Mike Stothers has been waiting.
The Reign’s head coach has been waiting all season for these moments, to see the best Adrian Kempe has to offer.
And there were times during the regular season when the 19-year-old had to hear it from Stothers:
“I want this guy to be the dominant player that he can be.”
“It’s now time to start proving that you’re a legitimate NHL prospect and be the best player on the ice.”
“As good as he is in the other team’s end, we need him to be that good in our end.”
“Be a guy that everybody’s talking about when they leave the building.”
“He’s going to figure it out or he’s going to have a black cloud following him around every day and I’m the black cloud.”
As the seasons changed from regular to postseason, it’s been all clear skies now for Kempe.
“It’s always motivating when the coach is on you, you have to be better,” said Kempe, who won’t turn 20 until September. “I knew by myself I had to be better, too. I didn’t play good enough. I just try to be better at practice, stay out a little longer and I think after a while I started to play better and now before the playoffs I think I had a good run, too.
“Just trying to keep my game up.”
All that tough love from Stothers was from knowing deep down what the 6-foot-1 forward could bring. Knowing that Kempe provided top notch black ace cards in scoring 8 goals in 17 playoff games just a year ago, helping the then-Manchester squad win it all.
“That’s exactly why,” Stothers said earlier this week. “That’s the guy you see every day at practice. And now we’re seeing it on the ice in the games where it matters the most.”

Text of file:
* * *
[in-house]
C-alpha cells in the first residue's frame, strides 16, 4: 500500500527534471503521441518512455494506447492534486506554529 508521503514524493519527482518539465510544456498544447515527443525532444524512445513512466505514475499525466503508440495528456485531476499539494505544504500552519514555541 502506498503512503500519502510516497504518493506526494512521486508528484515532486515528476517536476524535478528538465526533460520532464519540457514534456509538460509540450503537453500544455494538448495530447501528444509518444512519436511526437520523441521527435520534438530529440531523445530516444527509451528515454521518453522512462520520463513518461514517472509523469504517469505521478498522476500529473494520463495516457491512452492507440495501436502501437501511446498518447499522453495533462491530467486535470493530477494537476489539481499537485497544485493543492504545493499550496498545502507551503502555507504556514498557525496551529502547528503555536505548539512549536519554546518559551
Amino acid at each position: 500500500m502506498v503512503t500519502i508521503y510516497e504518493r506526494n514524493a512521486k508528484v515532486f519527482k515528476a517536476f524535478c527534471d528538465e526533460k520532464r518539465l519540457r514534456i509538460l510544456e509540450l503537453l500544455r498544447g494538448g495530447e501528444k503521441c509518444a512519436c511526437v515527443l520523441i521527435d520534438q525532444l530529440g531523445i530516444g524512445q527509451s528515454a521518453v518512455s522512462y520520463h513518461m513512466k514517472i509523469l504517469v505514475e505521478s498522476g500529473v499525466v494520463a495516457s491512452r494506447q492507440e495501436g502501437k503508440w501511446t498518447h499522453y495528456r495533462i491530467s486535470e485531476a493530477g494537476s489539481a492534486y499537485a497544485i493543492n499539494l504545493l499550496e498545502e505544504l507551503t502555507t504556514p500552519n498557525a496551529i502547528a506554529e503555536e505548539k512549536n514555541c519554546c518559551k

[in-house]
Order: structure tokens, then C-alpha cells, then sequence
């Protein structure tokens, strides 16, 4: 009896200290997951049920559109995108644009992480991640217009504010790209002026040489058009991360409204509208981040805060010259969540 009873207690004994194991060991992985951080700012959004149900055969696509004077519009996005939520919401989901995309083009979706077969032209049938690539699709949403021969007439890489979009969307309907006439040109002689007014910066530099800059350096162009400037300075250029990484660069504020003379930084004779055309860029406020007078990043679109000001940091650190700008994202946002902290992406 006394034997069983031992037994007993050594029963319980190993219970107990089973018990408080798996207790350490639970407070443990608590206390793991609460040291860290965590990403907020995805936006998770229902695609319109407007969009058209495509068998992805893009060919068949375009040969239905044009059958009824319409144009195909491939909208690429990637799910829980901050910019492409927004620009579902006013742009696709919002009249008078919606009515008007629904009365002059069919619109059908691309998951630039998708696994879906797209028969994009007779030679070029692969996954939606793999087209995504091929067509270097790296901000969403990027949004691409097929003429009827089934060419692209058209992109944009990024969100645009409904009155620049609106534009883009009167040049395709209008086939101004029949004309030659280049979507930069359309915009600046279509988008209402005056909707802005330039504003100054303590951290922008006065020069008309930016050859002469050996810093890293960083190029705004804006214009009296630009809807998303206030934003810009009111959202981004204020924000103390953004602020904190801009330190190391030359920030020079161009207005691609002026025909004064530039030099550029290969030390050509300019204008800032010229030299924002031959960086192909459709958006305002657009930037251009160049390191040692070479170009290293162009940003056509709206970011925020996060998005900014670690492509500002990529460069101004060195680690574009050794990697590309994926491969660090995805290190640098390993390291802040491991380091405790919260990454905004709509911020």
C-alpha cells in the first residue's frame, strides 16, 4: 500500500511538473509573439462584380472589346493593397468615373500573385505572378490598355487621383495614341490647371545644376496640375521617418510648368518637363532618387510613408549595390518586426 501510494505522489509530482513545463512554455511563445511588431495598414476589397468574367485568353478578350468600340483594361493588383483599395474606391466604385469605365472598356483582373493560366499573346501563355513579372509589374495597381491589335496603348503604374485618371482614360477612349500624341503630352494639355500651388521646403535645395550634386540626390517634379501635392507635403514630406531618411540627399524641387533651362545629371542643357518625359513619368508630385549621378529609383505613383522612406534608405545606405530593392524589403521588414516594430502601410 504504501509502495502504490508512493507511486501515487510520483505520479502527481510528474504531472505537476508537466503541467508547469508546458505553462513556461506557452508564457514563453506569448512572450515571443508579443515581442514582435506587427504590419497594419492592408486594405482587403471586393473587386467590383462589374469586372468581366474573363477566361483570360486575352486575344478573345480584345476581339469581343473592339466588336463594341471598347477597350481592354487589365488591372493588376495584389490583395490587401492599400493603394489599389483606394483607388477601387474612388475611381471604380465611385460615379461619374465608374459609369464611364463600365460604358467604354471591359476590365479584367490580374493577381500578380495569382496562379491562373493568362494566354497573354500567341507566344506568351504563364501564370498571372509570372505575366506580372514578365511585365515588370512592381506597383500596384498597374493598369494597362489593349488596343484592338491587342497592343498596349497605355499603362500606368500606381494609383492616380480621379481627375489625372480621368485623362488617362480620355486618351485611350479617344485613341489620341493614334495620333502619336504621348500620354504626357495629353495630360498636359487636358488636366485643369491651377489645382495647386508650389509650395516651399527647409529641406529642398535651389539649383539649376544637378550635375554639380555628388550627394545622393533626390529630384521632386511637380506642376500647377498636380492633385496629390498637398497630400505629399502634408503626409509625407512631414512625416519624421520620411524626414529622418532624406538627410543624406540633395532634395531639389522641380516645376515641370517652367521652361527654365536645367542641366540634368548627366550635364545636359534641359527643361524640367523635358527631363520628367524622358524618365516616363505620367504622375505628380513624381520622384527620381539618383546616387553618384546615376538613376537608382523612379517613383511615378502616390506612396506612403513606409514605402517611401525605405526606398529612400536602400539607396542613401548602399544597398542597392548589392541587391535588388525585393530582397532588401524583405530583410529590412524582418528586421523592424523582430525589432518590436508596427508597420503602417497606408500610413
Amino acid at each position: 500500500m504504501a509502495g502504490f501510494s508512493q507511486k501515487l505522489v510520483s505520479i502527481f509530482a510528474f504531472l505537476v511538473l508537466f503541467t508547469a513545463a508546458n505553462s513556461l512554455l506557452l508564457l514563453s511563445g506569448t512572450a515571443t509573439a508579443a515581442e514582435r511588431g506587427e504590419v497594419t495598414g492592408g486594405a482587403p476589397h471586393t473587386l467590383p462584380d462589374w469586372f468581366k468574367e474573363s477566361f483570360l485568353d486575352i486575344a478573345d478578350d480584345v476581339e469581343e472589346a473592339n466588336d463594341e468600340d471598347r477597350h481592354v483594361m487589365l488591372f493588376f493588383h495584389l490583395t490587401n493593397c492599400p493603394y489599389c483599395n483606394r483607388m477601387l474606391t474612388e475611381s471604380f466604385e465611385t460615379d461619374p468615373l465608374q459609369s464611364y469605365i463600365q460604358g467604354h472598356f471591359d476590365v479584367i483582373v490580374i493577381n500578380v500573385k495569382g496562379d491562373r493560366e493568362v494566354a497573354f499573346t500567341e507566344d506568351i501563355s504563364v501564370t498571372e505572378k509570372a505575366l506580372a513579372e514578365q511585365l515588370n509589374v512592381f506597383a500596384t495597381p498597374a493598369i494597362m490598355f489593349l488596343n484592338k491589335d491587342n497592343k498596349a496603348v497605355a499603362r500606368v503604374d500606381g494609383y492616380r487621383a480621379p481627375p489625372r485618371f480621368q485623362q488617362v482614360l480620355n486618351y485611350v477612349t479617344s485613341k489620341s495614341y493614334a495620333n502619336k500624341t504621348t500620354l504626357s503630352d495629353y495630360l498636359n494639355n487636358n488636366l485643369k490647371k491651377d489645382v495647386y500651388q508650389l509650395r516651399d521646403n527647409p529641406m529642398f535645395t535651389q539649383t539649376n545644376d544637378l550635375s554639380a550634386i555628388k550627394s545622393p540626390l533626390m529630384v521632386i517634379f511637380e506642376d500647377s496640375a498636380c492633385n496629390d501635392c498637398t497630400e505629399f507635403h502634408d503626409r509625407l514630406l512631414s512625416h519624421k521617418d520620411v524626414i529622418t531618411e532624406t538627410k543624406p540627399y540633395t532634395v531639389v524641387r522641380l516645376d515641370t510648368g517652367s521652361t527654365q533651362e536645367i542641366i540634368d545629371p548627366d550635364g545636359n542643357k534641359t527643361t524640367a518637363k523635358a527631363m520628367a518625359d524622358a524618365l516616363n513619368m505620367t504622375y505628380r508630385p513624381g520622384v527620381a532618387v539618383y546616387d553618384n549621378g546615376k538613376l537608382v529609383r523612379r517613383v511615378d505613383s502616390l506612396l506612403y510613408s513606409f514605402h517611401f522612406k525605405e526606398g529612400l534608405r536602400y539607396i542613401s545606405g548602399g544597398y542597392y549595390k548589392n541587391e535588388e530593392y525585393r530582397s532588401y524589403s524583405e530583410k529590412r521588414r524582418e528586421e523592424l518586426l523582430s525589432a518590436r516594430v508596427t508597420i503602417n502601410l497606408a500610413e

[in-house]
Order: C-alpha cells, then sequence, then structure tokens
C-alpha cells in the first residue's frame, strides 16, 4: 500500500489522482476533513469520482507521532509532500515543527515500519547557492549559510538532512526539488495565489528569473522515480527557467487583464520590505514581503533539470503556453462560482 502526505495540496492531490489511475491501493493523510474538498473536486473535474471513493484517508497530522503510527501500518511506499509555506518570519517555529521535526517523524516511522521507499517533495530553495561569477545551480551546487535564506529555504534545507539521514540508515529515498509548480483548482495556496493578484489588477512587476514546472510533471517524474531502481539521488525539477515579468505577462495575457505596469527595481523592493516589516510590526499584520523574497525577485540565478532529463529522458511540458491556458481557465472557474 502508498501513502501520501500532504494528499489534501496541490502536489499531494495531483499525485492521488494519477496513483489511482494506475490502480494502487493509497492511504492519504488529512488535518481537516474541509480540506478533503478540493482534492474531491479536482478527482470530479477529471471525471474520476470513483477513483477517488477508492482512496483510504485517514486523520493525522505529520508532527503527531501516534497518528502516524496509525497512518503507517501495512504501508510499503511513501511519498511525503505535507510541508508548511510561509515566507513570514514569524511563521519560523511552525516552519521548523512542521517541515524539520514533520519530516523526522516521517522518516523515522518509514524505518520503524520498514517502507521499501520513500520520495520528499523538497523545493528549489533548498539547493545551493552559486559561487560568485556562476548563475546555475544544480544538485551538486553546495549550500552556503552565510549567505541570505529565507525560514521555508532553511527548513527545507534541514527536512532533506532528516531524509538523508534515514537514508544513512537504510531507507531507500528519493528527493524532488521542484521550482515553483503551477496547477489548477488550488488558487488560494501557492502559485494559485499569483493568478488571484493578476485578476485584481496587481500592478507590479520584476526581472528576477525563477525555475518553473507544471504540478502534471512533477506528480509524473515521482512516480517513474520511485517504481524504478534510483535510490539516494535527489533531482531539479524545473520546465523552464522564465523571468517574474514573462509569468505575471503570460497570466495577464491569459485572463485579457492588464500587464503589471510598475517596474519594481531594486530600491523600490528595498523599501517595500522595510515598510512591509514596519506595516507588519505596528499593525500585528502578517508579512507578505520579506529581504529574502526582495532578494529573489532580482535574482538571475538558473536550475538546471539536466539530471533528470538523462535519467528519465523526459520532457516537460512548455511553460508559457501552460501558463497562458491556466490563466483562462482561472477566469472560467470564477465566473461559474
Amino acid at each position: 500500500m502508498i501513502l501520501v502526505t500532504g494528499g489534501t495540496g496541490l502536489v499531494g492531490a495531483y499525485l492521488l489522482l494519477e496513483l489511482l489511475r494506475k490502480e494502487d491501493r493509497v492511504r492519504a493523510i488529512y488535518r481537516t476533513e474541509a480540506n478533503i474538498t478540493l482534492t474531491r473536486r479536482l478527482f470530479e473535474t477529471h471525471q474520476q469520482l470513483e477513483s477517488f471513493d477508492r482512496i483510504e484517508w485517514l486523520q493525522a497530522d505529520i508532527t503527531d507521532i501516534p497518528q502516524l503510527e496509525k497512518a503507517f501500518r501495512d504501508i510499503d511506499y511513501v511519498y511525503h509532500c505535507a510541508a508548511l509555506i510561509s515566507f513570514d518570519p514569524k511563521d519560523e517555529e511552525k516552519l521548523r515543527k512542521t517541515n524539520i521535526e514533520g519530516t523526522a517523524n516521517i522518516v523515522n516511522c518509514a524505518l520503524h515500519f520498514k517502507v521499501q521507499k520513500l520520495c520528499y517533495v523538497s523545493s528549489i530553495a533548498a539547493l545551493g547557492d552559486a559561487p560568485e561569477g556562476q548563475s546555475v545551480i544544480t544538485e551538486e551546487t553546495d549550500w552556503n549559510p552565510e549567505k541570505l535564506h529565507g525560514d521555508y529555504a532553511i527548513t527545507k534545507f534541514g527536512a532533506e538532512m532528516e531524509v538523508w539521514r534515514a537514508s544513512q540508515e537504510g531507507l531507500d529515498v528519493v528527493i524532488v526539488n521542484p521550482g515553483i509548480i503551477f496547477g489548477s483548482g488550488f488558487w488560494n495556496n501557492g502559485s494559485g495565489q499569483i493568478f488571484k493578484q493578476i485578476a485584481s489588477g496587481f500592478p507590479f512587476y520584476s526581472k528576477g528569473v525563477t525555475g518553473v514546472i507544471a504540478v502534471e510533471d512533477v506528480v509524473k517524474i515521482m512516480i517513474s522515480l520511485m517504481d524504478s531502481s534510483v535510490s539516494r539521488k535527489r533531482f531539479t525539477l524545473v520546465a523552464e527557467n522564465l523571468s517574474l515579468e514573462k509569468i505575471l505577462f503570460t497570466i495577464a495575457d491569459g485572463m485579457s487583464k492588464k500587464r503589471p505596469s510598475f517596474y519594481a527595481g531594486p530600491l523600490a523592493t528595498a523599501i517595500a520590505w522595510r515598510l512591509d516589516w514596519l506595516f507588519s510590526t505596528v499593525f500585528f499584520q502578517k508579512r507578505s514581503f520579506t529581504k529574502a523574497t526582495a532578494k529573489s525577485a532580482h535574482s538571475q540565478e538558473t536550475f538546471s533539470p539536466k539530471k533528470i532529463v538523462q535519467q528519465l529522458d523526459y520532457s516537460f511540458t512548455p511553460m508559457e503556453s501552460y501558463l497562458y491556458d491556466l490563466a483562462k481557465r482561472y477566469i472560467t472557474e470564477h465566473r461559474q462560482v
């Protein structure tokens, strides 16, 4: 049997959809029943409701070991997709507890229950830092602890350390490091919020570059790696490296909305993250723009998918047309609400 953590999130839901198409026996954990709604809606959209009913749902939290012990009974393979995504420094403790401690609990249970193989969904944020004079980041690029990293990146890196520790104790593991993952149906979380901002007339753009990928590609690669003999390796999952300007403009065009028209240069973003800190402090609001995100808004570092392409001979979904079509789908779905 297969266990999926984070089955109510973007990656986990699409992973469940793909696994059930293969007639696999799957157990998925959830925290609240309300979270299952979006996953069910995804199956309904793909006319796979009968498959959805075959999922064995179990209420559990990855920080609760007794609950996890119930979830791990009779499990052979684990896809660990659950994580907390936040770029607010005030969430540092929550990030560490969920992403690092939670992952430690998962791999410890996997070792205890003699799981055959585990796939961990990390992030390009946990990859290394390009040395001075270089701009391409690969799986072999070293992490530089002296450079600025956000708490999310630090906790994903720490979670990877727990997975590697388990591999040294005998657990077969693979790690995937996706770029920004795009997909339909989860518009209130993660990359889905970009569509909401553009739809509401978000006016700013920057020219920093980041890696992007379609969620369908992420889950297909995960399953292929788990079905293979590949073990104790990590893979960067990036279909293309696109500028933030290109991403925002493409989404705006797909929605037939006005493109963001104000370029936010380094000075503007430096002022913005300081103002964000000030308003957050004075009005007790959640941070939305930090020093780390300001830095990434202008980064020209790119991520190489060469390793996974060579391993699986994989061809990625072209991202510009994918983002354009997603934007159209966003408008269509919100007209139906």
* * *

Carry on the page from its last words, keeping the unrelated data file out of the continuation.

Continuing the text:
And that’s, once again, in the postseason, where Kempe leads the Reign with four goals in nine games. The Reign have endured two series against San Jose and San Diego to advance to the Western Conference Finals of the Calder Cup Playoffs and will host Game 1 on Saturday night against Lake Erie.
It’s not an unfamiliar sight now to see a confident Kempe, the Kings’ first round pick in 2014, gliding through all three zones with the puck on his stick, maneuvering through one opposing player and another.
“He’s a good player,” linemate Michael Mersch said. “He’s always been a good skater and good stickhandler. He’s just really bearing down and using his speed and beating guys wide and maybe taking a little bump and going right through it and getting to the net. Little stuff like that that makes a big difference in the playoffs.”
Kempe did much of that in Game 4 against San Diego, scoring two goals in an eventual come-from-behind overtime victory last Friday. “He’s got a great shot and he’s somebody that the opposition has to be aware of,” Stothers said of Kempe after the Reign took a three-games-to-one lead in the Pacific Division Finals.
The very next night the Reign closed out the Gulls, holding on for a 2-1 victory. Stothers, unsolicited by the media, went on and on about Kempe then, too.